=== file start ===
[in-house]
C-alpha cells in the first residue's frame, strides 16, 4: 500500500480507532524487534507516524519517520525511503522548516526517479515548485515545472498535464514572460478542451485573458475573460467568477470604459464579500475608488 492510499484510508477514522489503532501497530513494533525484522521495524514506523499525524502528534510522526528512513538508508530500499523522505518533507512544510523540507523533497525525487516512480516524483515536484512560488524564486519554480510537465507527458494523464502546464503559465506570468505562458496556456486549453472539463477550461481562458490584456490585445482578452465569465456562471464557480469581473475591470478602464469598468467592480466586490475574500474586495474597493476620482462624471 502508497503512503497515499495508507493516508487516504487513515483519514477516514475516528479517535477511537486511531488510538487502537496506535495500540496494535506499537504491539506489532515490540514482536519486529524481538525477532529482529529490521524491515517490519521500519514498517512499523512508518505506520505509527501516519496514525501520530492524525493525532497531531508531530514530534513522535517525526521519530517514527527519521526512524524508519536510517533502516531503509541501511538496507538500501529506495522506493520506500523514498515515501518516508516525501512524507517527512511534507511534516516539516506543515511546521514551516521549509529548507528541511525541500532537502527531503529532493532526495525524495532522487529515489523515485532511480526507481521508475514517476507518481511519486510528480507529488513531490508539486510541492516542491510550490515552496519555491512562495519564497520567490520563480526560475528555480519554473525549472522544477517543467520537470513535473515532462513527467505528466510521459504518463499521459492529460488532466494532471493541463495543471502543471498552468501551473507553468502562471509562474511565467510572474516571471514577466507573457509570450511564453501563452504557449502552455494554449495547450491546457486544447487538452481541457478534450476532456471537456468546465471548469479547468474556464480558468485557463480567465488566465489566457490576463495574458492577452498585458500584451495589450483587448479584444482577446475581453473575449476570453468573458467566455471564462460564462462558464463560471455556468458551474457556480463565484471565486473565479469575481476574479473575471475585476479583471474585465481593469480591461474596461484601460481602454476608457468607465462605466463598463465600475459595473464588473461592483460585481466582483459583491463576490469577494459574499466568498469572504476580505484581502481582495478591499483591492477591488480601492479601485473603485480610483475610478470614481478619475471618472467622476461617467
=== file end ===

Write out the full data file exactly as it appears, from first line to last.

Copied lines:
[in-house]
C-alpha cells in the first residue's frame, strides 16, 4: 500500500480507532524487534507516524519517520525511503522548516526517479515548485515545472498535464514572460478542451485573458475573460467568477470604459464579500475608488 492510499484510508477514522489503532501497530513494533525484522521495524514506523499525524502528534510522526528512513538508508530500499523522505518533507512544510523540507523533497525525487516512480516524483515536484512560488524564486519554480510537465507527458494523464502546464503559465506570468505562458496556456486549453472539463477550461481562458490584456490585445482578452465569465456562471464557480469581473475591470478602464469598468467592480466586490475574500474586495474597493476620482462624471 502508497503512503497515499495508507493516508487516504487513515483519514477516514475516528479517535477511537486511531488510538487502537496506535495500540496494535506499537504491539506489532515490540514482536519486529524481538525477532529482529529490521524491515517490519521500519514498517512499523512508518505506520505509527501516519496514525501520530492524525493525532497531531508531530514530534513522535517525526521519530517514527527519521526512524524508519536510517533502516531503509541501511538496507538500501529506495522506493520506500523514498515515501518516508516525501512524507517527512511534507511534516516539516506543515511546521514551516521549509529548507528541511525541500532537502527531503529532493532526495525524495532522487529515489523515485532511480526507481521508475514517476507518481511519486510528480507529488513531490508539486510541492516542491510550490515552496519555491512562495519564497520567490520563480526560475528555480519554473525549472522544477517543467520537470513535473515532462513527467505528466510521459504518463499521459492529460488532466494532471493541463495543471502543471498552468501551473507553468502562471509562474511565467510572474516571471514577466507573457509570450511564453501563452504557449502552455494554449495547450491546457486544447487538452481541457478534450476532456471537456468546465471548469479547468474556464480558468485557463480567465488566465489566457490576463495574458492577452498585458500584451495589450483587448479584444482577446475581453473575449476570453468573458467566455471564462460564462462558464463560471455556468458551474457556480463565484471565486473565479469575481476574479473575471475585476479583471474585465481593469480591461474596461484601460481602454476608457468607465462605466463598463465600475459595473464588473461592483460585481466582483459583491463576490469577494459574499466568498469572504476580505484581502481582495478591499483591492477591488480601492479601485473603485480610483475610478470614481478619475471618472467622476461617467